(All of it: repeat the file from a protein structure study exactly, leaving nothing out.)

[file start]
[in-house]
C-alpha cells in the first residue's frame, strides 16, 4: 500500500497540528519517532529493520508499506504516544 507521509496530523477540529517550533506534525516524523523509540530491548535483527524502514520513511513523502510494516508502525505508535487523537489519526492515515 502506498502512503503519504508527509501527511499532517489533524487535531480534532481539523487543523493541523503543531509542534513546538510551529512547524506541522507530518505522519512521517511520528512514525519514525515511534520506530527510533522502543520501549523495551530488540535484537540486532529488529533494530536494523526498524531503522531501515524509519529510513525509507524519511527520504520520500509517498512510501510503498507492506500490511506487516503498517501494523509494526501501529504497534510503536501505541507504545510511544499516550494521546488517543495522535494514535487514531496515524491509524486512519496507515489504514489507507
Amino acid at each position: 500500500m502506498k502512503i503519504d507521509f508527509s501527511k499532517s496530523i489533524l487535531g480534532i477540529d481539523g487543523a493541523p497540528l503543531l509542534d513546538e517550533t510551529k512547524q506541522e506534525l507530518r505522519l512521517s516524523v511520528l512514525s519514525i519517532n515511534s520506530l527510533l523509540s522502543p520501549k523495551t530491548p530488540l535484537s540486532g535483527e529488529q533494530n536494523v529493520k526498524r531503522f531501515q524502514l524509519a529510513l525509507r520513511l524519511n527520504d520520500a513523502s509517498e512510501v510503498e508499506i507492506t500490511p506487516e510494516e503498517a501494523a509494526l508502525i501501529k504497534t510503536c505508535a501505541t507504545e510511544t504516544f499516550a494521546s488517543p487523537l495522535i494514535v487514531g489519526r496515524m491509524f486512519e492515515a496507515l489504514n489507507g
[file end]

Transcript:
[in-house]
C-alpha cells in the first residue's frame, strides 16, 4: 500500500497540528519517532529493520508499506504516544 507521509496530523477540529517550533506534525516524523523509540530491548535483527524502514520513511513523502510494516508502525505508535487523537489519526492515515 502506498502512503503519504508527509501527511499532517489533524487535531480534532481539523487543523493541523503543531509542534513546538510551529512547524506541522507530518505522519512521517511520528512514525519514525515511534520506530527510533522502543520501549523495551530488540535484537540486532529488529533494530536494523526498524531503522531501515524509519529510513525509507524519511527520504520520500509517498512510501510503498507492506500490511506487516503498517501494523509494526501501529504497534510503536501505541507504545510511544499516550494521546488517543495522535494514535487514531496515524491509524486512519496507515489504514489507507
Amino acid at each position: 500500500m502506498k502512503i503519504d507521509f508527509s501527511k499532517s496530523i489533524l487535531g480534532i477540529d481539523g487543523a493541523p497540528l503543531l509542534d513546538e517550533t510551529k512547524q506541522e506534525l507530518r505522519l512521517s516524523v511520528l512514525s519514525i519517532n515511534s520506530l527510533l523509540s522502543p520501549k523495551t530491548p530488540l535484537s540486532g535483527e529488529q533494530n536494523v529493520k526498524r531503522f531501515q524502514l524509519a529510513l525509507r520513511l524519511n527520504d520520500a513523502s509517498e512510501v510503498e508499506i507492506t500490511p506487516e510494516e503498517a501494523a509494526l508502525i501501529k504497534t510503536c505508535a501505541t507504545e510511544t504516544f499516550a494521546s488517543p487523537l495522535i494514535v487514531g489519526r496515524m491509524f486512519e492515515a496507515l489504514n489507507g